Spirituality for Today – Summer 2017 – Volume 21, Issue 5

Whom Do You Trust?

Rev. Raymond Petrucci

Am I able to trust you with a secret? Am I able to trust you at all? One virtue that must be shared between individuals both in personal and business relationships is trustworthiness. Many motives provide the energy behind a mutual enterprise, but success is fashioned by an environment of trust among all involved. From our youth, trust has been an important issue in inter-relational actions. Children make grandiose declarations of their capacity for trust. Teenagers challenge their parents to trust them to be responsible with increased freedom. The truth of the matter is revealed by a person being honest with themselves concerning their actual trustworthiness. Frustratingly, a person often does not know how trustworthy he is in the face of temptations and circumstances that test their personal belief in their worthiness of being trusted. How difficult it is to be a fair judge of one's character and personality as well as that of others.

The best way to find out if you can trust someone is to trust them.

Ernest Hemingway

Many levels of social status are affected by being deemed to be untrustworthy. Think about how you regard those in your life that you trusted and then discovered that they betrayed your trust. How did you feel about them and how you would deal with them in the future? I would think that you would be wary in your relationship with them. If possible, you would avoid them altogether or limit the areas of mutual activity. Trust is a building block of a successful society; the lack of it leads to alienation among its members. Reflecting on this, we are brought to that age old questions of knowing whom we can trust and just how trustworthy are we.

One approach to appreciating the weightiness of the question of trustworthiness is to ponder deeply the significance of trust either given or taken. When we are entrusted with something, we are branded, as it were, either with a golden star of admiration or an indelible mark of betrayal. How personal can this quality of trust be? Human history praises those who have "completed the mission," came through" for those who depended on them, and "sacrificed" themselves in order to save others. Terms like "traitorous" or "betrayal" have become personified by receiving the label of being a "Benedict Arnold" or a "Judas." In response to these demonstrations of the importance of trust, one cannot be criticized for trying to avoid being trusted with anything. Yet, the characterization of being worthy of trust is a criterion of greatness in a person.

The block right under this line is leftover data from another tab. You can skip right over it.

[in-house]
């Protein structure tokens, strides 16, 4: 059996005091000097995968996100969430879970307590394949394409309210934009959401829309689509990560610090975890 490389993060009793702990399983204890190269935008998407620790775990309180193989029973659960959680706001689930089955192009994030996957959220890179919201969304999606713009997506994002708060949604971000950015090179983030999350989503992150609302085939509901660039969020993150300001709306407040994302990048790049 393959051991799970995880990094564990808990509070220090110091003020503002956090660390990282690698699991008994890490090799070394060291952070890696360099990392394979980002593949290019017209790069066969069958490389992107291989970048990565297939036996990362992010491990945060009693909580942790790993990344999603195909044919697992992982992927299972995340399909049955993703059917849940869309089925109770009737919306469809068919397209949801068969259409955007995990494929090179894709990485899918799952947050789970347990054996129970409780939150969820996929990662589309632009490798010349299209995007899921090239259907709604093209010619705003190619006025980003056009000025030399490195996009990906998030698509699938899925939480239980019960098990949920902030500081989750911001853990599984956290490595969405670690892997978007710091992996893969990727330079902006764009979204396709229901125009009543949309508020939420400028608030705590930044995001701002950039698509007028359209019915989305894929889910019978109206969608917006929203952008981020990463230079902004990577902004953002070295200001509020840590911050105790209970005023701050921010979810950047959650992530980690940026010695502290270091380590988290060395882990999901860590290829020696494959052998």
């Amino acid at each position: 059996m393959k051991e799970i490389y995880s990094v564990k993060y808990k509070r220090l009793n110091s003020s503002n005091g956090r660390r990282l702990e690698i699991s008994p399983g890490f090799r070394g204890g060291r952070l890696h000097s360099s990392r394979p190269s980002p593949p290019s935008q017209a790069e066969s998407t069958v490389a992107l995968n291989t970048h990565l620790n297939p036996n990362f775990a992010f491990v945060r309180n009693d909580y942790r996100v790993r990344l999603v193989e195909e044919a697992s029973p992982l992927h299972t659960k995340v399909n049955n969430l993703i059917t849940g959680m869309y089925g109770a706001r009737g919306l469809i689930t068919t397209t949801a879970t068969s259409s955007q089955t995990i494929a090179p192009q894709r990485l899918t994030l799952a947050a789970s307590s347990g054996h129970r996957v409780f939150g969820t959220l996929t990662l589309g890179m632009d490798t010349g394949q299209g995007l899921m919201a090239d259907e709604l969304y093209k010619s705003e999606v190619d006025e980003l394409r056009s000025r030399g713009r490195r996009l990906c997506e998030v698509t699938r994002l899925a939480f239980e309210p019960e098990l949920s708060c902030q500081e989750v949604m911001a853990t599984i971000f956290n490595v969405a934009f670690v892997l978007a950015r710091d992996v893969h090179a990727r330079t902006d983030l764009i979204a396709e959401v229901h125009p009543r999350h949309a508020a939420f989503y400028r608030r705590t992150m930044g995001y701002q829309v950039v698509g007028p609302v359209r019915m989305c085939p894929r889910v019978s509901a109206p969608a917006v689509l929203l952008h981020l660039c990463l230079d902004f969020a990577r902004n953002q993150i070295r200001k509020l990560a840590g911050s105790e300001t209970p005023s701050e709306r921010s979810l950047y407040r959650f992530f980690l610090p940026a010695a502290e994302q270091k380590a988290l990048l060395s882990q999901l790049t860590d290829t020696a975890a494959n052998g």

When you think about the idea of trust and the blessing of trust placed in you, the zenith of such feelings belongs to the relationship between the Creator and the created. We trust in God's promises; we trust in Jesus' victory over sin and death and of our participation in that victory. No power on earth can destroy that "new and eternal covenant" that Jesus established. The other part of this manifestation of trust is represented in the trust God has in us. Yes, we, as God's children, participate in the mission of proclaiming the gospel. This missionary work greets us with every dawn, beckoning us to fulfill our role and keeping Jesus and his promises visible to the yearning world.

Did I offer peace today? Did I bring a smile to someone's face? Did I say words of healing? Did I let go of my anger and resentment? Did I forgive? Did I love? These are the real questions. I must trust that the little bit of love that I sow now will bear many fruits, here in the world and the life to come.

Henri Nouwen

I pray that God is able to find in us individuals who can be trusted to do our part in living our faith. We trust that God will hear our contrite hearts call out to him in sorrow for our sins, pray to him for inspiration and wisdom in facing the evils of this age, and worship him with the totality of our being. Be at peace. We know whom to trust.